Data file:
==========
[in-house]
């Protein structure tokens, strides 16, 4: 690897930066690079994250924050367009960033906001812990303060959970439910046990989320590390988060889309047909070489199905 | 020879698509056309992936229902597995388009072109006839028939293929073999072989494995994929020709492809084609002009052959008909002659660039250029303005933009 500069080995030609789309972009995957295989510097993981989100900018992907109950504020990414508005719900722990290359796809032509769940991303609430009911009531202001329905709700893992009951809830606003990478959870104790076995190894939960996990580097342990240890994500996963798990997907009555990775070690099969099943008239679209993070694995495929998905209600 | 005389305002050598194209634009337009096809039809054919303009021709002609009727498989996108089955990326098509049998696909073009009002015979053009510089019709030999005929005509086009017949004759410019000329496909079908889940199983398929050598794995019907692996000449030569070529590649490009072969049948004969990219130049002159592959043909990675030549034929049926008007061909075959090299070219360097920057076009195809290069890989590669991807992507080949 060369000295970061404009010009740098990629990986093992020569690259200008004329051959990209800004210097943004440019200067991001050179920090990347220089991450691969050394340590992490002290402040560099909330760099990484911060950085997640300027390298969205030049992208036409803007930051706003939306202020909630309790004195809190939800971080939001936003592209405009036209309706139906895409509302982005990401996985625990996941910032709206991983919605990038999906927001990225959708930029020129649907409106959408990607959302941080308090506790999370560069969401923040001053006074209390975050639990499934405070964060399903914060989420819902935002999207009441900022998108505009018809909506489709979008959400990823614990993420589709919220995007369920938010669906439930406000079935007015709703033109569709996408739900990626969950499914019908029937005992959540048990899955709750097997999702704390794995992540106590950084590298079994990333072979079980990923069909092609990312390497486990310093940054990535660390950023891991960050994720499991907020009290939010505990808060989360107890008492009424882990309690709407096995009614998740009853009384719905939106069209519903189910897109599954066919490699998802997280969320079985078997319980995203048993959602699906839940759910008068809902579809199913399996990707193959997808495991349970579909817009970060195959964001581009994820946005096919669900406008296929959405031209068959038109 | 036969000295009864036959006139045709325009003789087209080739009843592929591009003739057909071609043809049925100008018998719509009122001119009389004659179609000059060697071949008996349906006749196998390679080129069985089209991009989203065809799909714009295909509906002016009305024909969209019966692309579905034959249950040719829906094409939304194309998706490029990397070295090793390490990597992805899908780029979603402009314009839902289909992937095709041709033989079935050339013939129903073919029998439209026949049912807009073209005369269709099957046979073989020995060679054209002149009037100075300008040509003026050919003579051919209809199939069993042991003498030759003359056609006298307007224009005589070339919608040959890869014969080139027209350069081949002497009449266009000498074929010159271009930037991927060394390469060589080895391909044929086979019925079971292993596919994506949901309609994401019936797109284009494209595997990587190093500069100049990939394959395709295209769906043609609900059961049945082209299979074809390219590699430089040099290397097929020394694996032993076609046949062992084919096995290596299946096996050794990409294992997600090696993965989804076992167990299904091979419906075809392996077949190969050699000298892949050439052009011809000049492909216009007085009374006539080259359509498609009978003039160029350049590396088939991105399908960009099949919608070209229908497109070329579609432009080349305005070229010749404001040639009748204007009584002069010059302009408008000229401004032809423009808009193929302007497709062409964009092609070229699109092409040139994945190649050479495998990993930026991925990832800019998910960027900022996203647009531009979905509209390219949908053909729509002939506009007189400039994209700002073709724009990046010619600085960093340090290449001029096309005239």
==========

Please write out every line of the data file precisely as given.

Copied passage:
[in-house]
């Protein structure tokens, strides 16, 4: 690897930066690079994250924050367009960033906001812990303060959970439910046990989320590390988060889309047909070489199905 | 020879698509056309992936229902597995388009072109006839028939293929073999072989494995994929020709492809084609002009052959008909002659660039250029303005933009 500069080995030609789309972009995957295989510097993981989100900018992907109950504020990414508005719900722990290359796809032509769940991303609430009911009531202001329905709700893992009951809830606003990478959870104790076995190894939960996990580097342990240890994500996963798990997907009555990775070690099969099943008239679209993070694995495929998905209600 | 005389305002050598194209634009337009096809039809054919303009021709002609009727498989996108089955990326098509049998696909073009009002015979053009510089019709030999005929005509086009017949004759410019000329496909079908889940199983398929050598794995019907692996000449030569070529590649490009072969049948004969990219130049002159592959043909990675030549034929049926008007061909075959090299070219360097920057076009195809290069890989590669991807992507080949 060369000295970061404009010009740098990629990986093992020569690259200008004329051959990209800004210097943004440019200067991001050179920090990347220089991450691969050394340590992490002290402040560099909330760099990484911060950085997640300027390298969205030049992208036409803007930051706003939306202020909630309790004195809190939800971080939001936003592209405009036209309706139906895409509302982005990401996985625990996941910032709206991983919605990038999906927001990225959708930029020129649907409106959408990607959302941080308090506790999370560069969401923040001053006074209390975050639990499934405070964060399903914060989420819902935002999207009441900022998108505009018809909506489709979008959400990823614990993420589709919220995007369920938010669906439930406000079935007015709703033109569709996408739900990626969950499914019908029937005992959540048990899955709750097997999702704390794995992540106590950084590298079994990333072979079980990923069909092609990312390497486990310093940054990535660390950023891991960050994720499991907020009290939010505990808060989360107890008492009424882990309690709407096995009614998740009853009384719905939106069209519903189910897109599954066919490699998802997280969320079985078997319980995203048993959602699906839940759910008068809902579809199913399996990707193959997808495991349970579909817009970060195959964001581009994820946005096919669900406008296929959405031209068959038109 | 036969000295009864036959006139045709325009003789087209080739009843592929591009003739057909071609043809049925100008018998719509009122001119009389004659179609000059060697071949008996349906006749196998390679080129069985089209991009989203065809799909714009295909509906002016009305024909969209019966692309579905034959249950040719829906094409939304194309998706490029990397070295090793390490990597992805899908780029979603402009314009839902289909992937095709041709033989079935050339013939129903073919029998439209026949049912807009073209005369269709099957046979073989020995060679054209002149009037100075300008040509003026050919003579051919209809199939069993042991003498030759003359056609006298307007224009005589070339919608040959890869014969080139027209350069081949002497009449266009000498074929010159271009930037991927060394390469060589080895391909044929086979019925079971292993596919994506949901309609994401019936797109284009494209595997990587190093500069100049990939394959395709295209769906043609609900059961049945082209299979074809390219590699430089040099290397097929020394694996032993076609046949062992084919096995290596299946096996050794990409294992997600090696993965989804076992167990299904091979419906075809392996077949190969050699000298892949050439052009011809000049492909216009007085009374006539080259359509498609009978003039160029350049590396088939991105399908960009099949919608070209229908497109070329579609432009080349305005070229010749404001040639009748204007009584002069010059302009408008000229401004032809423009808009193929302007497709062409964009092609070229699109092409040139994945190649050479495998990993930026991925990832800019998910960027900022996203647009531009979905509209390219949908053909729509002939506009007189400039994209700002073709724009990046010619600085960093340090290449001029096309005239």